var intersections = Intersection.CurvePlane(crv, clipping.ClippingPlaneSurface().Plane, 1e-5);
if (intersections != null)
var splitList = new List<Double>();
foreach (var inters in intersections)
splitList.Add(inters.ParameterA);//Because I can have more than 1 inters. with one plane
var pieces = crv.Split(splitList);
foreach (var segment in pieces)
var mid = segment.PointAt(segment.Domain.Mid);
//determine the right side to add to the list by translating an internal point
//of the segment (mid) on the clipping plane ref frame
var trs = Transform.ChangeBasis(doc.Views.ActiveView.ActiveViewport.ConstructionPlane(), clipping.ClippingPlaneSurface().Plane);
if (mid.Z > 0)
var intersection = Brep.CreateBooleanIntersection(tmp1, tmp2, 1);//<---EMPTY SET
//....standardize,compact the brep, display....
i am not sure why you use Transform.ChangeBasis together with the view CPlane ? What does this have to do with breps ? Our examples work for curves and clipping planes.
The evaluation if a mid point of a splitted curve segment is on one side of the clipping plane is world based, not view based or based on view construction planes. Note what i’ve shown in my reply above which explains how to replace rs.XFormWorldToCPlane, there is no view construction plane involved.
You might first get this working with a single clipping plane, not only with line curves but closed curves. These require extra checks as you might get multiple segments visible on one side of a clipping plane after splitting, because the curve falls apart at the start / end point.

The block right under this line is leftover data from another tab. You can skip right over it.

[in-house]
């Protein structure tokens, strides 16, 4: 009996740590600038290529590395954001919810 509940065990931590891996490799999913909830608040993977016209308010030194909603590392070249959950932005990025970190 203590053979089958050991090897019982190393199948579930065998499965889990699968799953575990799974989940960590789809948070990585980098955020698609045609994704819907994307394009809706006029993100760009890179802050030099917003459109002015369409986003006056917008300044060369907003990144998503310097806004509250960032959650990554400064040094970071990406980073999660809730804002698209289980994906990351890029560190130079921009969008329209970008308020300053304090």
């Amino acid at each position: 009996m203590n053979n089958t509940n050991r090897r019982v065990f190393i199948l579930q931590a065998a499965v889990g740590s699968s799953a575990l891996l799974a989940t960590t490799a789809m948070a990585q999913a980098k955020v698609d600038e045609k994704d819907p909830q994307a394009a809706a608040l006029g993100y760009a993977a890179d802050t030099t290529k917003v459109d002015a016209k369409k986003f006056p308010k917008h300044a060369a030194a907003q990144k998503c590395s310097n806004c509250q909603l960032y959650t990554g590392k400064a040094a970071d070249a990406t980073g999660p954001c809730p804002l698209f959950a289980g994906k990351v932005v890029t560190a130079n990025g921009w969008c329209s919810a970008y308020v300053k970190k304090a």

Once you got this working you can loop all split results (segments) through the remaining clipping planes. If the mid point Z-value check passes all clipping planes, then the splitted segment is visible. Does that help ?
I believe that both approaches do the same thing, the change basis would apply a transformation matrix to move the segment into the plane reference frame and then calculate the Z coordinate of the mid point relative to its reference frame. But I agree that your approach that uses scalar products is simpler, faster and more elegant .
That said I’m not sure I explained to you the problem that having multiple clipping plane introduces, hoping that a picture says more than 1000 words here’s what happens when you Z-check your segments against multiple, opposite facing, clipping planes:
as you can see I can correctly “hide” the clipped part, but when you display the result of all the clipping planes you graphically have the effect have the union of the visible segments (imagine overlapping the two purple polylines).
The breps got involved the moment I tried to get the boolean intersection of the two segment sets, unfortunately to no avail. Maybe I’m misunderstanding how the boolean intersection function works, but what I want to do is, as you can imagine, get only the 2 central parts of the purple polyline. Curve class seems to have the same methods to get the boolean intersection, but those too led nowhere.
This is because the cpt.Z>0 constraint is not enough, or at least is not sufficient, I’m not sure I get what you’re proposing in the last phrase.
please see my example file and script. First you get all intersections of each curve with all clipping planes, then split, then check the mid points of all split results against all planes. If the segment midpoint gives a positive value, the segment is visible.
It also handles the case of curves which are not intersecting with a clipping plane and of closed curves which would result into 2 segments because of the seam. It works with oposite clipping planes as far as i can see. Note that you see the clipping only in perspective view, all other views ignore the clipping planes.